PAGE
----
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Today's Stichomancy for Ray Bradbury

The first excerpt represents the element of Air. It speaks of mental influences and the process of thought, and is drawn from In Darkest England and The Way Out by General William Booth:

any one to resort to our shelter, but if a penniless man wants food he must, as a rule, do work sufficient to pay for what he has of that and of other accommodation. I say as a rule because, of course, our Officers will be allowed to make exceptions in extreme cases, but the rule will be first work then eat. And that amount of work will be exacted rigorously. It is that which distinguishes this Scheme from mere charitable relief.

I do not wish to have any hand in establishing a new centre of demoralisation. I do not want my customers to be pauperised by being treated to anything which they do not earn. To develop self-respect in the man, to make him feel that at last he has go this foot planted on


In Darkest England and The Way Out
The second excerpt represents the element of Fire. It speaks of emotional influences and base passions, and is drawn from Georgics by Virgil:

Might swell within the treacherous pods, and they Make speed to boil at howso small a fire. Yet, culled with caution, proved with patient toil, These have I seen degenerate, did not man Put forth his hand with power, and year by year Choose out the largest. So, by fate impelled, Speed all things to the worse, and backward borne Glide from us; even as who with struggling oars Up stream scarce pulls a shallop, if he chance His arms to slacken, lo! with headlong force The current sweeps him down the hurrying tide.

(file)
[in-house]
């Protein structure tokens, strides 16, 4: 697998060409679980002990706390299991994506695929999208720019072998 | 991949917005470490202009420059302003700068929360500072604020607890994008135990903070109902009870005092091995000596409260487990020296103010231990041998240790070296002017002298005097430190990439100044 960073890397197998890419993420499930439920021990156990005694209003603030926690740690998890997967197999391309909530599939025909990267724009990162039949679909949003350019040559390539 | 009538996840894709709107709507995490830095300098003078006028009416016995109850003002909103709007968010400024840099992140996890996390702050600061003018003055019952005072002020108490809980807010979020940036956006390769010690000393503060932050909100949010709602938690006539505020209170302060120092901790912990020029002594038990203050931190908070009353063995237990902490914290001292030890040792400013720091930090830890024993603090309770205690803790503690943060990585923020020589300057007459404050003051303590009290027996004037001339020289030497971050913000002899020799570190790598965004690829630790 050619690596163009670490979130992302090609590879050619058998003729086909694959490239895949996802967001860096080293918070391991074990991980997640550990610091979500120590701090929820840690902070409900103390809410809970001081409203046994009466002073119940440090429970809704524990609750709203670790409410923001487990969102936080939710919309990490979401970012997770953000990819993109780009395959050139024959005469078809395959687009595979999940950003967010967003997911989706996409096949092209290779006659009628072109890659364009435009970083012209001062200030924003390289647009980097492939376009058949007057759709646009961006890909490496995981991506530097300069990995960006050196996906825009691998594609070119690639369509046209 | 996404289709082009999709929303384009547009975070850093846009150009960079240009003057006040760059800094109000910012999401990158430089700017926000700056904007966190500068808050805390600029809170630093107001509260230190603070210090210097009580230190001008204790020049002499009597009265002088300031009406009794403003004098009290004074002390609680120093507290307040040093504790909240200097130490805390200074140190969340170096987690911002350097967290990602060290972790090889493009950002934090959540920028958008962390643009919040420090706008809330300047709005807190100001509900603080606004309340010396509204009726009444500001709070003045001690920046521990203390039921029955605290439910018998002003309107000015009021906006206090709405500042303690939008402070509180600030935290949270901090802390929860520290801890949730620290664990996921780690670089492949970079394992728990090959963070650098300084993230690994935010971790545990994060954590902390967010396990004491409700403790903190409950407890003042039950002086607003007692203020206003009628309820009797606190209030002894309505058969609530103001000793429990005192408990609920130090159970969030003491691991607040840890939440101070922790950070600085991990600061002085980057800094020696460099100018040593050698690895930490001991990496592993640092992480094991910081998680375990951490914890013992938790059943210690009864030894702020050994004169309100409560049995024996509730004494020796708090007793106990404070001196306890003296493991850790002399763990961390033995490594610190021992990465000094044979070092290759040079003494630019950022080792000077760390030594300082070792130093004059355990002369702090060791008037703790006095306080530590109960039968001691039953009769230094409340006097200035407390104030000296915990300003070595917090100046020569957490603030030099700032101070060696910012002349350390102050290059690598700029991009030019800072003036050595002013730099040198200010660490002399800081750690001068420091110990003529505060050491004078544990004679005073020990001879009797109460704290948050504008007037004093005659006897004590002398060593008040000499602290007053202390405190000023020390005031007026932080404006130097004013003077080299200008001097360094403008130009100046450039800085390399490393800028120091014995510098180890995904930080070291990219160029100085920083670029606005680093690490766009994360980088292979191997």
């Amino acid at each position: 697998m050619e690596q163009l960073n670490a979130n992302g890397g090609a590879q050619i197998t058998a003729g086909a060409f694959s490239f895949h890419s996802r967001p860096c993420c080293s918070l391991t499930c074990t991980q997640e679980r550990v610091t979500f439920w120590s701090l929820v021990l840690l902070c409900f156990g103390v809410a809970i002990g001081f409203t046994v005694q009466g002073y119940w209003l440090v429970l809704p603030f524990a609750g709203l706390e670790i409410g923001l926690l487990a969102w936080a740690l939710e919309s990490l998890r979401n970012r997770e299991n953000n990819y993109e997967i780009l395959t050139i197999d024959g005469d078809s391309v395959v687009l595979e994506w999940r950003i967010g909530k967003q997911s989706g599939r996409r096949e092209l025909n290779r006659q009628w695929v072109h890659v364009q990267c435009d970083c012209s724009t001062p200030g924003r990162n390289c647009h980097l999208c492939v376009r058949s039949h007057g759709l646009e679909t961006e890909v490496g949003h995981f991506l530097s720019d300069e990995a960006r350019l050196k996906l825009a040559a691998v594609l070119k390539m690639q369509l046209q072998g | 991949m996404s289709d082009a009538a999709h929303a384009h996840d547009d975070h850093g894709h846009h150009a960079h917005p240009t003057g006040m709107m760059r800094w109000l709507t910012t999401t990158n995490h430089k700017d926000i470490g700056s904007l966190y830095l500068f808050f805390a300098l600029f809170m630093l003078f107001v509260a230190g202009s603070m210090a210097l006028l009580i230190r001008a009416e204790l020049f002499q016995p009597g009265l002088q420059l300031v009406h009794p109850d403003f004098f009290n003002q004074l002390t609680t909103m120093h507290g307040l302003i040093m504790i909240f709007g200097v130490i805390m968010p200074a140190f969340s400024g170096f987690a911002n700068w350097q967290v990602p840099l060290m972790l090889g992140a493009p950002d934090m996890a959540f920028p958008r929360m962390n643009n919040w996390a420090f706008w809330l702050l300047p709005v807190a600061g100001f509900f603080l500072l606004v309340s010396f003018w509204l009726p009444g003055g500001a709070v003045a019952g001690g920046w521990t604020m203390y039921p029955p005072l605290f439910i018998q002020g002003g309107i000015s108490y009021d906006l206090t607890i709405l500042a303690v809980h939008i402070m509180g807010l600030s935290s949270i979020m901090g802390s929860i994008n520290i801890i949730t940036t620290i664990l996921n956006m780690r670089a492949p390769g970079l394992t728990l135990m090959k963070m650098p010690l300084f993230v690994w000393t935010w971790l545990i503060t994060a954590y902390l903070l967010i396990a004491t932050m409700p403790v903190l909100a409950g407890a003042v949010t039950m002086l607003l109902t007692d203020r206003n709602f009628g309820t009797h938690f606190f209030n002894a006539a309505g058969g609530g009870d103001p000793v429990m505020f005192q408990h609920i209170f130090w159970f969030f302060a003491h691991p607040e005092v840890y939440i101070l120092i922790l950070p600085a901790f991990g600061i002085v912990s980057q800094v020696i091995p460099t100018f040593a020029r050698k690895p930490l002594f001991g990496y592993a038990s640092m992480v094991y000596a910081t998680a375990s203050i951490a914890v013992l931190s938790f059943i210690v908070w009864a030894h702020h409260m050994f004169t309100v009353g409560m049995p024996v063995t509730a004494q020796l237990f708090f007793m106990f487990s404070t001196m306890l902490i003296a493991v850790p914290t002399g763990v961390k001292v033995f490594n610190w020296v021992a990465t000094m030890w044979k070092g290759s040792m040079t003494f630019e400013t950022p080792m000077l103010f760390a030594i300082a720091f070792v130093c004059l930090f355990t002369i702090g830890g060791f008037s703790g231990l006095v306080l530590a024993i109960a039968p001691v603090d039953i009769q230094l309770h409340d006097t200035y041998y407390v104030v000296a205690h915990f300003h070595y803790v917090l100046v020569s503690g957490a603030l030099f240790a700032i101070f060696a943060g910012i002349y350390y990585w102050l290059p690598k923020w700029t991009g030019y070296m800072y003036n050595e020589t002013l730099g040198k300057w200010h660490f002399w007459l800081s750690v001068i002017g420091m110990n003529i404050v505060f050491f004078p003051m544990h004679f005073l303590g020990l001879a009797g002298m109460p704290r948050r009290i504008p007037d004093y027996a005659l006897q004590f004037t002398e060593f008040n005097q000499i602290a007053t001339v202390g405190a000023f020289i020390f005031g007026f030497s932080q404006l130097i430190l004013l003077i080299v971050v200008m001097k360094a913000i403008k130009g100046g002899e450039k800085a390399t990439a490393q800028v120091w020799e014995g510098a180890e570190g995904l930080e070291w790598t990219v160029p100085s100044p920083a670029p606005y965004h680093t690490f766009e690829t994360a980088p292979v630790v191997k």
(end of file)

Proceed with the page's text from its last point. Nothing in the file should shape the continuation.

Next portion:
Georgics
The third excerpt represents the element of Water. It speaks of pure spiritual influences and feelings of love, and is drawn from The Varieties of Religious Experience by William James:

transient, there lurks a falsity in its very being. Cancelled as it all is by death if not by earlier enemies, it gives no final balance, and can never be the thing intended for our lasting worship. It keeps us from our real good, rather; and renunciation and despair of it are our first step in the direction of the truth. There are two lives, the natural and the spiritual, and we must lose the one before we can participate in the other. In their extreme forms, of pure naturalism and pure salvationism, the two types are violently contrasted; though here as in most other current classifications, the radical extremes are somewhat

The fourth excerpt represents the element of Earth. It speaks of physical influences and the impact of the unseen on the visible world, and is drawn from The Figure in the Carpet by Henry James:

paper, and the great provincial paper, in a fine flight of fancy, had conceived the idea of sending a "special commissioner" to India. Special commissioners had begun, in the "metropolitan press," to be the fashion, and the journal in question must have felt it had passed too long for a mere country cousin. Corvick had no hand, I knew, for the big brush of the correspondent, but that was his brother-in-law's affair, and the fact that a particular task was not in his line was apt to be with himself exactly a reason for accepting it. He was prepared to out-Herod the metropolitan press; he took solemn precautions against priggishness, he exquisitely outraged taste. Nobody ever knew it -